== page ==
13. Academy for Healthcare Management, Health Plans: Governance and Regulation
(Washington, DC: Academy for Healthcare Management, 1999), 12-5.
14. Academy for Healthcare Management, Health Plans: Governance and Regulation
(Washington, DC: Academy for Healthcare Management, 1999), 12-3.
15. Academy for Healthcare Management, Network Management in Health Plans
(Washington, DC: Academy for Healthcare Management, 1999), 1-14.
16. Academy for Healthcare Management, Network Management in Health Plans
(Washington, DC: Academy for Healthcare Management, 1999), 1-15.
17. Robert S. Eichler and Robin M. McElfatrick, "Claims and Benefit Administration," in
The Managed Health Care Handbook, ed. Peter R. Kongstvedt, M.D., 3rd ed.
(Gaithersburg, MD: Aspen Publishers, Inc., 1996), 493.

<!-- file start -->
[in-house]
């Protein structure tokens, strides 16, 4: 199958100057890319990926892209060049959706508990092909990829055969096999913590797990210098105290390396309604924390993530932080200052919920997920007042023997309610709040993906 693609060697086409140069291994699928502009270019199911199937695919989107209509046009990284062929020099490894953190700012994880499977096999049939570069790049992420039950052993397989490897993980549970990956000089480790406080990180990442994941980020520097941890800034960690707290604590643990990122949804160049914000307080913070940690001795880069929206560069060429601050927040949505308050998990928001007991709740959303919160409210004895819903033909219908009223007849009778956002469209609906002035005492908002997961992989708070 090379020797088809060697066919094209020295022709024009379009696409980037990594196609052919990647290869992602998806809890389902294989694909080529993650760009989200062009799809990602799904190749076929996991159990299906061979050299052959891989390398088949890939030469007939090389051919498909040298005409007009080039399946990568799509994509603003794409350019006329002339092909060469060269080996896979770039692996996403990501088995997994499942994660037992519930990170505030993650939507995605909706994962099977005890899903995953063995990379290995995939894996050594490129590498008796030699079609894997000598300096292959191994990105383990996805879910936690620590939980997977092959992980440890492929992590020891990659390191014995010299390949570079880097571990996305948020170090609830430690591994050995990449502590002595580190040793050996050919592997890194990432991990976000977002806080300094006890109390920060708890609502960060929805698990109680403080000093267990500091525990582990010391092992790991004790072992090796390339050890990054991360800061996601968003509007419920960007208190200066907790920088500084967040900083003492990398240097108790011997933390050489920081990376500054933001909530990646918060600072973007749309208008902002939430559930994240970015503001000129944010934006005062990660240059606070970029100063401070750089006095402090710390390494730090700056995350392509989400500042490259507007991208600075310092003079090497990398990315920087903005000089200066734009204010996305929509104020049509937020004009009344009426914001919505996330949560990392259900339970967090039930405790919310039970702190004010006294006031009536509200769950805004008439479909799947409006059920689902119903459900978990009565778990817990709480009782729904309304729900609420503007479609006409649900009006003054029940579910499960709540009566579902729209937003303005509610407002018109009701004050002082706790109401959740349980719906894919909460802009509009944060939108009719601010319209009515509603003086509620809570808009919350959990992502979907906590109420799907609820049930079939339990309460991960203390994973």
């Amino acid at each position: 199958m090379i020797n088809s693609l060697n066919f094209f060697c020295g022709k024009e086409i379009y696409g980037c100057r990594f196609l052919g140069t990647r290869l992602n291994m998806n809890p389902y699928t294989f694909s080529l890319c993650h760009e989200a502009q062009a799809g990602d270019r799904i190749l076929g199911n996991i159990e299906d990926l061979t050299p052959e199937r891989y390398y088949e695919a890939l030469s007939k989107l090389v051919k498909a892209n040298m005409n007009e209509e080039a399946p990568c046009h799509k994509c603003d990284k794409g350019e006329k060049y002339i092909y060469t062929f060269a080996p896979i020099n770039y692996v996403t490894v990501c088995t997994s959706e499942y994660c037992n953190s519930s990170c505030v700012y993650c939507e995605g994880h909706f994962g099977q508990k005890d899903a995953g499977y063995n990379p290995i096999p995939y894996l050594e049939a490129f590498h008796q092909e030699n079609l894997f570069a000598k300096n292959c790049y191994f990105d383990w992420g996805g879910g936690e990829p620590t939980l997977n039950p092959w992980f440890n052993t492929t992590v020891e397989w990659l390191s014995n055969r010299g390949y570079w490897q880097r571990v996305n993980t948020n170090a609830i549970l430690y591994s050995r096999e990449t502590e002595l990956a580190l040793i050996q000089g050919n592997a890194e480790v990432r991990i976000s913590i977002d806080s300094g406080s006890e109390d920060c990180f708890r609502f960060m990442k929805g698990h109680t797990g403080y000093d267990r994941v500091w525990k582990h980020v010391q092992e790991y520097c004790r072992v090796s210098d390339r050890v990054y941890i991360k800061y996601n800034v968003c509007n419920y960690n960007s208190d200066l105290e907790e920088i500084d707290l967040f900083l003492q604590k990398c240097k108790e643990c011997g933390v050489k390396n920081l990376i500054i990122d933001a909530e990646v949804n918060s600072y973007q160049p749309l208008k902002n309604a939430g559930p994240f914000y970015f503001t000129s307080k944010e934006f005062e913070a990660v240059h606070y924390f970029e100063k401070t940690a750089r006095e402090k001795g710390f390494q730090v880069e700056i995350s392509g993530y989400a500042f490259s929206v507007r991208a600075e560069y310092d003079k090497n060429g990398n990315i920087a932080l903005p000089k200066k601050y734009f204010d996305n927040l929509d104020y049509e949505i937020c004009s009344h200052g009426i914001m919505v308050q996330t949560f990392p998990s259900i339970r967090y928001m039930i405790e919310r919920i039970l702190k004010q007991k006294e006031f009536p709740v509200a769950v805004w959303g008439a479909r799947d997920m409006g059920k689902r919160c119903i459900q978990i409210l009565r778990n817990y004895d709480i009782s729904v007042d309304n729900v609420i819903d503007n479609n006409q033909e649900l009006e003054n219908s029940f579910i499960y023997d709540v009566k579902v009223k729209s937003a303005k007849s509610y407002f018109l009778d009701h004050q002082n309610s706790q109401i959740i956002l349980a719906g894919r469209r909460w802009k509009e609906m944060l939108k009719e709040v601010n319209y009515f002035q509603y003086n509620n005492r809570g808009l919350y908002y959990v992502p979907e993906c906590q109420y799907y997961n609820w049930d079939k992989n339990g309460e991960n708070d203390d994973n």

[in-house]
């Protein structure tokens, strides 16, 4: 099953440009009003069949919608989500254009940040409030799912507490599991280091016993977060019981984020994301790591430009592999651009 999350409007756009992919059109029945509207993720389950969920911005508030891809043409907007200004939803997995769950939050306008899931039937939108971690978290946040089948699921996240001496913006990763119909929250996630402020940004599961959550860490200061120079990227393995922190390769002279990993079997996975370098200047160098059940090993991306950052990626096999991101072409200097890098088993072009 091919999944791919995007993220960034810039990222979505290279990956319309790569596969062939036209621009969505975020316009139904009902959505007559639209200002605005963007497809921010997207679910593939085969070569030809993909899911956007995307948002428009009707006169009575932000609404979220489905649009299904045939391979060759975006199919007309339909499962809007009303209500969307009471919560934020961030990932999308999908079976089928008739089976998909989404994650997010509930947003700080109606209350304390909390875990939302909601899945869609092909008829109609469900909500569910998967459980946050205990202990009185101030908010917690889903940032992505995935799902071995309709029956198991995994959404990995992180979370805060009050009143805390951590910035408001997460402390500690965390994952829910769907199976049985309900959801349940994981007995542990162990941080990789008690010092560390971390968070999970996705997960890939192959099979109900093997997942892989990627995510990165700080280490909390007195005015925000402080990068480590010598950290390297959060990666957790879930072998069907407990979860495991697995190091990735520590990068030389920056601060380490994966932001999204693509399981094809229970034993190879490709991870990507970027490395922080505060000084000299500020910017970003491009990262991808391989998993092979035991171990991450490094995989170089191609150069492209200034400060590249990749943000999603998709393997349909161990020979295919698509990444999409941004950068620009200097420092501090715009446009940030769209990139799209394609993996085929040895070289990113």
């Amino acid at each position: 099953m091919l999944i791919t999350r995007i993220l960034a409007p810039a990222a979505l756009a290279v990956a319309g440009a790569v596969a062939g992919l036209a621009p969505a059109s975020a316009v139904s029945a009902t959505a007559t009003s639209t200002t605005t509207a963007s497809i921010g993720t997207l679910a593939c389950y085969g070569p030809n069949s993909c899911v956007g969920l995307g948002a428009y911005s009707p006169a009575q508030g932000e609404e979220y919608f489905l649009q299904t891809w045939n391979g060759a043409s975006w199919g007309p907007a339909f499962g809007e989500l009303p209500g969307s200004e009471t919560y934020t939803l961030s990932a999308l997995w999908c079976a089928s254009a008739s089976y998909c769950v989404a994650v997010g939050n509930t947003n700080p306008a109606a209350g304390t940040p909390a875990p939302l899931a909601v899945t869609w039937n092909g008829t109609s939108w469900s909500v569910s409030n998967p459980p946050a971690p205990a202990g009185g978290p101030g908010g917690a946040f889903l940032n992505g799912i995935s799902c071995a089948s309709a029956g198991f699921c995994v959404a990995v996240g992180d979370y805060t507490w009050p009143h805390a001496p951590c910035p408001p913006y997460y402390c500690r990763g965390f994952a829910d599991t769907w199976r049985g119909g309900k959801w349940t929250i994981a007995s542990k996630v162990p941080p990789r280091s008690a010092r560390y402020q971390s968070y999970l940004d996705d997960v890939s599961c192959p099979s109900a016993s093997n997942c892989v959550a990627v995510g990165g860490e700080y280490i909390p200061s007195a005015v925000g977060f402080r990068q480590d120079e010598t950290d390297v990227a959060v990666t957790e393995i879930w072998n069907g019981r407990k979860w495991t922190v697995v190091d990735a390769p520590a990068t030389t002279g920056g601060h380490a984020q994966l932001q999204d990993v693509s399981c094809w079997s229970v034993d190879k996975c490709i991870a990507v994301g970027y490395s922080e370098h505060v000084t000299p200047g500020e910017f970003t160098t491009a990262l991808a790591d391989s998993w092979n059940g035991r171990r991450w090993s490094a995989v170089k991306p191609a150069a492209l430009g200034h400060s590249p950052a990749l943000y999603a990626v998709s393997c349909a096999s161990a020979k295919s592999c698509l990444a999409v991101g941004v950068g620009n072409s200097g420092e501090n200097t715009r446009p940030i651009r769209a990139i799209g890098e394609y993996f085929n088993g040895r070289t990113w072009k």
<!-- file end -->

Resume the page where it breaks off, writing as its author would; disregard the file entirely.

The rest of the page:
18. Peter R. Kongstvedt, M.D., "Member Services and Consumer Affairs," in Essentials of
Managed Health Care, ed. Peter R. Kongstvedt, M.D., 2nd ed. (Gaithersburg, MD: Aspen
Publishers, Inc., 1997), 378.
19. Academy for Healthcare Management, Network Management in Health Plans
(Washington, DC: Academy for Healthcare Management, 1999), 1-14.
20. Academy for Healthcare Management, Network Management in Health Plans
(Washington, DC: Academy for Healthcare Management, 1999), 5-30. Used with
permission; all rights reserved.
21. Robert C. Nickerson, Business and Information Systems (Reading, MA: Addison-Wesley
Educational Publishers, Inc., 1998), 21.
22. J. K. H. Tan, Health Management Information Systems (Vancouver, B.C.: Aspen
Publishers, Inc., 1995), 142.
23. J. K. H. Tan, Health Management Information Systems (Vancouver, B.C.: Aspen
Publishers, Inc., 1995), 50.
24. Edmund X. DeJesus, "Achieving Expert Ease," Healthcare Informatics (January 2000):
55.

25. Ralph M. Stair and George W. Reynolds, Information Systems: A Managerial Approach
(Cambridge, MA: Course Technology, 2000), 480.
26. "Expert Systems: Staunching the Risk Flow," Healthcare Informatics (July 1999): 22.
27. John Meyers, "Beyond Intervention: Data Warehousing and the New Disease
Management," Managed Healthcare (January 1998): 30.